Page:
Eight people have died in recent weeks in Peru from the A subtype of the H1N1 influenza virus, or swine flu, according to the Ministry of Health. Nationwide, there are currently 134 people reported ill with the flu symptoms, 90 of whom are in Callao and Lima. Others are widespread, from Arequipa in the southern Andes to Chimbote and Trujillo on the north coast, and Junin in the central highlands.
Martin Yaqui, director general of epidemiology at the Health Ministry, said in a press conference that the fatalities were in all cases high risk patients, with diabetes, high blood pressure, heart conditions, asthma, cirrhosis or obesity. Children under the age of 5 and senior citizens are particularly vulnerable also.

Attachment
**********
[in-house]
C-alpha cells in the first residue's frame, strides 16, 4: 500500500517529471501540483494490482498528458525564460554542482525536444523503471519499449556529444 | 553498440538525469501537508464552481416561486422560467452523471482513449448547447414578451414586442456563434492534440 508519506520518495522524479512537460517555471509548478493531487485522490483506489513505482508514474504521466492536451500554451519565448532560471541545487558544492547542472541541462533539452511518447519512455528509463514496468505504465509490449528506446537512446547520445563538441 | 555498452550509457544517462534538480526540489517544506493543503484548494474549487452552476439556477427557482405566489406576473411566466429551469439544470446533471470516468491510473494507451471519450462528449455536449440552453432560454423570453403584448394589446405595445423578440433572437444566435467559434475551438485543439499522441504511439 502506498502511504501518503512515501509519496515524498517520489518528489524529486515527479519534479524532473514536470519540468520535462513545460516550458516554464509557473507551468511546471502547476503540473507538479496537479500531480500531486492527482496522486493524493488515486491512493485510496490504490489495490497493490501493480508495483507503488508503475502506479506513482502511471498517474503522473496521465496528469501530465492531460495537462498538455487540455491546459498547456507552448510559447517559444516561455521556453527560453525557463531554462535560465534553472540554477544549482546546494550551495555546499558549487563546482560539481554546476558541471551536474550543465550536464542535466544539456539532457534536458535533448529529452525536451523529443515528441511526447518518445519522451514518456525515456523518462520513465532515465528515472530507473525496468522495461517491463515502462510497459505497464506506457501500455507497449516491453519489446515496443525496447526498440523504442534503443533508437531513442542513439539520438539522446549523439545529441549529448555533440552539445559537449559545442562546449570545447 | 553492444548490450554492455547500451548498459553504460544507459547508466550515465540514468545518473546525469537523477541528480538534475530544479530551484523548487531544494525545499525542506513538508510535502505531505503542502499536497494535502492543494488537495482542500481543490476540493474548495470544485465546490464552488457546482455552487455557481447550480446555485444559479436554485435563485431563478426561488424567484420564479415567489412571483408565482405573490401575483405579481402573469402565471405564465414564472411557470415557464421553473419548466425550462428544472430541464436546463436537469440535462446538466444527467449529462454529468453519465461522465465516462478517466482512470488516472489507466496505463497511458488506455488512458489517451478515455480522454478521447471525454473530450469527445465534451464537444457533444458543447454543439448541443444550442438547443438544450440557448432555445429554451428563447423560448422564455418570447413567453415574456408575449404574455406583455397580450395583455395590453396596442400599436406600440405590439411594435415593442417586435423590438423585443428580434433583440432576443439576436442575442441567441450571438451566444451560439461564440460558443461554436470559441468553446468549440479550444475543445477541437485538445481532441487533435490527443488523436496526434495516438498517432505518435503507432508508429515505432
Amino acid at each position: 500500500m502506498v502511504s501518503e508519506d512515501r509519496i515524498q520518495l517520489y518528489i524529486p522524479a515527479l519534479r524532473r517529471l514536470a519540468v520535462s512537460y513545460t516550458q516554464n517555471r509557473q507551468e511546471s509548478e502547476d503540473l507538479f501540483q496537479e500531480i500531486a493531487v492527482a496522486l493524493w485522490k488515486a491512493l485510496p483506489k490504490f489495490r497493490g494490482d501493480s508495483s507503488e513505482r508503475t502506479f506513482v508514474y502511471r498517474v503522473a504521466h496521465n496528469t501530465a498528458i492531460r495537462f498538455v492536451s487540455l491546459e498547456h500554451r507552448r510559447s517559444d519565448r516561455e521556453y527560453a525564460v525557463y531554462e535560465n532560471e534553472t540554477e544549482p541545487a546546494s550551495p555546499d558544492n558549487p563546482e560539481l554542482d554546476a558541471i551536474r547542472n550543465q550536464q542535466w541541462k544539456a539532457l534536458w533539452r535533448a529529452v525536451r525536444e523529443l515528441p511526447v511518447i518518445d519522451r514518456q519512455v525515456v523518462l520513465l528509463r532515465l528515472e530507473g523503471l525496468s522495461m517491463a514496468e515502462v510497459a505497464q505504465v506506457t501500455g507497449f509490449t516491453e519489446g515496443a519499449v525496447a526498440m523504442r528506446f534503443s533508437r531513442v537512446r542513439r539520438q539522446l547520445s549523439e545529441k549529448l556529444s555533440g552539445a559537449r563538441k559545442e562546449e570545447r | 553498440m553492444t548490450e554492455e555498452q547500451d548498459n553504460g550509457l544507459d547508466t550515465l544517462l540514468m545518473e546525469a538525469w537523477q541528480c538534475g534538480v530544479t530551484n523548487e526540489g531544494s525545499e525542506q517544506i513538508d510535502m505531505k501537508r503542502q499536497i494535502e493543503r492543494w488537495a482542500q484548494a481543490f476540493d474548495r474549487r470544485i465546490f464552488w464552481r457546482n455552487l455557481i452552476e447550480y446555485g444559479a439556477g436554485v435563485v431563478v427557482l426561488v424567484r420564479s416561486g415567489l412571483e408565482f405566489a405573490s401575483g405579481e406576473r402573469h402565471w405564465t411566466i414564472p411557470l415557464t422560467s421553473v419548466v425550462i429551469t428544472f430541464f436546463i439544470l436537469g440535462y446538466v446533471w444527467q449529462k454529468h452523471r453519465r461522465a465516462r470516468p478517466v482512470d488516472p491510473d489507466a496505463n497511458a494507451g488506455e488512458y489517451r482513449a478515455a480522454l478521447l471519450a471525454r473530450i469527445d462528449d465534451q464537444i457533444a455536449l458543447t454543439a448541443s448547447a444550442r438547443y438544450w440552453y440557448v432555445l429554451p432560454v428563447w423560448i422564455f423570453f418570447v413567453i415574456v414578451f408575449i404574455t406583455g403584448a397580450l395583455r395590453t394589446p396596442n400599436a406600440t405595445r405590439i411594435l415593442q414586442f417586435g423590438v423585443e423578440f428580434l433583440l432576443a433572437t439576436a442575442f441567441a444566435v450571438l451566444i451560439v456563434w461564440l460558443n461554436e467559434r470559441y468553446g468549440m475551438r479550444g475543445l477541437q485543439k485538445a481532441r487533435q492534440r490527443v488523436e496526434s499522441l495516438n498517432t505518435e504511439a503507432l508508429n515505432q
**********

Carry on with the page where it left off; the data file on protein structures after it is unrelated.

In 2009 and 2010, the virus was pandemic in Peru, claiming 268 lives. The first cases this year were reported in January, but the number has risen rapidly this month because people’s defenses are lower due to the cold winter. On July 16, some 73 patients were reported nationwide to have the virus, and this figure has doubled in less than a week.
The symptoms of the H1N1 virus are similar to the seasonal flu but can also include diarrhea and other stomach ailments. Contagion, as in seasonal flue, is by droplets sprayed through coughing or sneezing.
According to the Health minister, Midora de Habich, the state health system has 900,000 vaccines available, and has ordered a further 1.6 million that are due to arrive in August. Vaccines are given free of charge for children under 5-years-old and adults over 60, as well as pregnant women. The private health system also has its stock of vaccines.